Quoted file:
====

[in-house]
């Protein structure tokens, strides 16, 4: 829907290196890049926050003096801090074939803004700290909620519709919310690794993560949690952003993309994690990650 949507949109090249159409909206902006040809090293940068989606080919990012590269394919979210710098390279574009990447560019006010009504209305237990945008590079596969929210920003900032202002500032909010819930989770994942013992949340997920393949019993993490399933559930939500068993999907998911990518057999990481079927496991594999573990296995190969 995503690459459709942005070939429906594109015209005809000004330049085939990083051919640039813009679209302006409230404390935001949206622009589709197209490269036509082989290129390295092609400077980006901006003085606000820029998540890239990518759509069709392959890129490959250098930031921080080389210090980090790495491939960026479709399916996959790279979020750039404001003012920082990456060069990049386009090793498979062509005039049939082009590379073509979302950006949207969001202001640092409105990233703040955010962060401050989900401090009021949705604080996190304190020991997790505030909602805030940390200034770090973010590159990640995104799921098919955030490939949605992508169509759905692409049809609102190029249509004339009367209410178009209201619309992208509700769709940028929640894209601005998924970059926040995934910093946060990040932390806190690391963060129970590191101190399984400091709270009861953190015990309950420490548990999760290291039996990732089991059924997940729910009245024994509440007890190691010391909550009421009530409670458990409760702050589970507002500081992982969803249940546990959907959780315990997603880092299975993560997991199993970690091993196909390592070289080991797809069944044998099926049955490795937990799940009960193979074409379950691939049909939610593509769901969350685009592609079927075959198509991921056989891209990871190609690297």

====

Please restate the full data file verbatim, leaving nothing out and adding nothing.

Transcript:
[in-house]
């Protein structure tokens, strides 16, 4: 829907290196890049926050003096801090074939803004700290909620519709919310690794993560949690952003993309994690990650 949507949109090249159409909206902006040809090293940068989606080919990012590269394919979210710098390279574009990447560019006010009504209305237990945008590079596969929210920003900032202002500032909010819930989770994942013992949340997920393949019993993490399933559930939500068993999907998911990518057999990481079927496991594999573990296995190969 995503690459459709942005070939429906594109015209005809000004330049085939990083051919640039813009679209302006409230404390935001949206622009589709197209490269036509082989290129390295092609400077980006901006003085606000820029998540890239990518759509069709392959890129490959250098930031921080080389210090980090790495491939960026479709399916996959790279979020750039404001003012920082990456060069990049386009090793498979062509005039049939082009590379073509979302950006949207969001202001640092409105990233703040955010962060401050989900401090009021949705604080996190304190020991997790505030909602805030940390200034770090973010590159990640995104799921098919955030490939949605992508169509759905692409049809609102190029249509004339009367209410178009209201619309992208509700769709940028929640894209601005998924970059926040995934910093946060990040932390806190690391963060129970590191101190399984400091709270009861953190015990309950420490548990999760290291039996990732089991059924997940729910009245024994509440007890190691010391909550009421009530409670458990409760702050589970507002500081992982969803249940546990959907959780315990997603880092299975993560997991199993970690091993196909390592070289080991797809069944044998099926049955490795937990799940009960193979074409379950691939049909939610593509769901969350685009592609079927075959198509991921056989891209990871190609690297």